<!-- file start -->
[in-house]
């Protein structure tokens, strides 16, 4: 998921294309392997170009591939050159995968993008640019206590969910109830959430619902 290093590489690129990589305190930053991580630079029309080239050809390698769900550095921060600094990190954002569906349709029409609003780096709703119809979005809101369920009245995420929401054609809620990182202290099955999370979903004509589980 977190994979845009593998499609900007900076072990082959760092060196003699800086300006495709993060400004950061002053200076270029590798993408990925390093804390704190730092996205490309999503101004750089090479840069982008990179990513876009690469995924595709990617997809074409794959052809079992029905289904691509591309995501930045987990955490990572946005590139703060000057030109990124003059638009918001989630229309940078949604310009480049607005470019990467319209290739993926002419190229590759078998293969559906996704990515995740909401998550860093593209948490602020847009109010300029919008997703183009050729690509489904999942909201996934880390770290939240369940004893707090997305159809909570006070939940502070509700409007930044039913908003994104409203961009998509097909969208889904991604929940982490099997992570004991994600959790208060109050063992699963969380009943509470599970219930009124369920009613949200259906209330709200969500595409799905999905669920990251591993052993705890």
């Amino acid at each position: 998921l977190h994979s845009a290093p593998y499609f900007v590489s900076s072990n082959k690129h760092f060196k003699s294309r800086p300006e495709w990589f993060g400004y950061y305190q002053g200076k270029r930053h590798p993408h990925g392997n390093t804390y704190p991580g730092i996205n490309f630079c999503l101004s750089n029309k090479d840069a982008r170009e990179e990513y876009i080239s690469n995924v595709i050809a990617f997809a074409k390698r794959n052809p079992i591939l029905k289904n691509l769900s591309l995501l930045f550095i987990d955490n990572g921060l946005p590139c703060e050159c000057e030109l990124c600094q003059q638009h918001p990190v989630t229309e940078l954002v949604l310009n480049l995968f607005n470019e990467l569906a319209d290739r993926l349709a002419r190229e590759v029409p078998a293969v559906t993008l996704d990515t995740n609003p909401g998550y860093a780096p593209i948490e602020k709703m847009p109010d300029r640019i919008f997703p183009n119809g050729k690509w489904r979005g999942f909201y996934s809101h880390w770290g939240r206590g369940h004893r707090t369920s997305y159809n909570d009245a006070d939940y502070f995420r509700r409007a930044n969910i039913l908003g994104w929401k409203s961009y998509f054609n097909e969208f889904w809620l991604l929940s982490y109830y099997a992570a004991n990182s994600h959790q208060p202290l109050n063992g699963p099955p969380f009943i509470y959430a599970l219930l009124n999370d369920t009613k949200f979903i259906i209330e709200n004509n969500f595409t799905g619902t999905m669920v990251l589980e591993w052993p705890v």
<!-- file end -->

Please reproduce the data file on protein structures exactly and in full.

[in-house]
């Protein structure tokens, strides 16, 4: 998921294309392997170009591939050159995968993008640019206590969910109830959430619902 290093590489690129990589305190930053991580630079029309080239050809390698769900550095921060600094990190954002569906349709029409609003780096709703119809979005809101369920009245995420929401054609809620990182202290099955999370979903004509589980 977190994979845009593998499609900007900076072990082959760092060196003699800086300006495709993060400004950061002053200076270029590798993408990925390093804390704190730092996205490309999503101004750089090479840069982008990179990513876009690469995924595709990617997809074409794959052809079992029905289904691509591309995501930045987990955490990572946005590139703060000057030109990124003059638009918001989630229309940078949604310009480049607005470019990467319209290739993926002419190229590759078998293969559906996704990515995740909401998550860093593209948490602020847009109010300029919008997703183009050729690509489904999942909201996934880390770290939240369940004893707090997305159809909570006070939940502070509700409007930044039913908003994104409203961009998509097909969208889904991604929940982490099997992570004991994600959790208060109050063992699963969380009943509470599970219930009124369920009613949200259906209330709200969500595409799905999905669920990251591993052993705890």
């Amino acid at each position: 998921l977190h994979s845009a290093p593998y499609f900007v590489s900076s072990n082959k690129h760092f060196k003699s294309r800086p300006e495709w990589f993060g400004y950061y305190q002053g200076k270029r930053h590798p993408h990925g392997n390093t804390y704190p991580g730092i996205n490309f630079c999503l101004s750089n029309k090479d840069a982008r170009e990179e990513y876009i080239s690469n995924v595709i050809a990617f997809a074409k390698r794959n052809p079992i591939l029905k289904n691509l769900s591309l995501l930045f550095i987990d955490n990572g921060l946005p590139c703060e050159c000057e030109l990124c600094q003059q638009h918001p990190v989630t229309e940078l954002v949604l310009n480049l995968f607005n470019e990467l569906a319209d290739r993926l349709a002419r190229e590759v029409p078998a293969v559906t993008l996704d990515t995740n609003p909401g998550y860093a780096p593209i948490e602020k709703m847009p109010d300029r640019i919008f997703p183009n119809g050729k690509w489904r979005g999942f909201y996934s809101h880390w770290g939240r206590g369940h004893r707090t369920s997305y159809n909570d009245a006070d939940y502070f995420r509700r409007a930044n969910i039913l908003g994104w929401k409203s961009y998509f054609n097909e969208f889904w809620l991604l929940s982490y109830y099997a992570a004991n990182s994600h959790q208060p202290l109050n063992g699963p099955p969380f009943i509470y959430a599970l219930l009124n999370d369920t009613k949200f979903i259906i209330e709200n004509n969500f595409t799905g619902t999905m669920v990251l589980e591993w052993p705890v």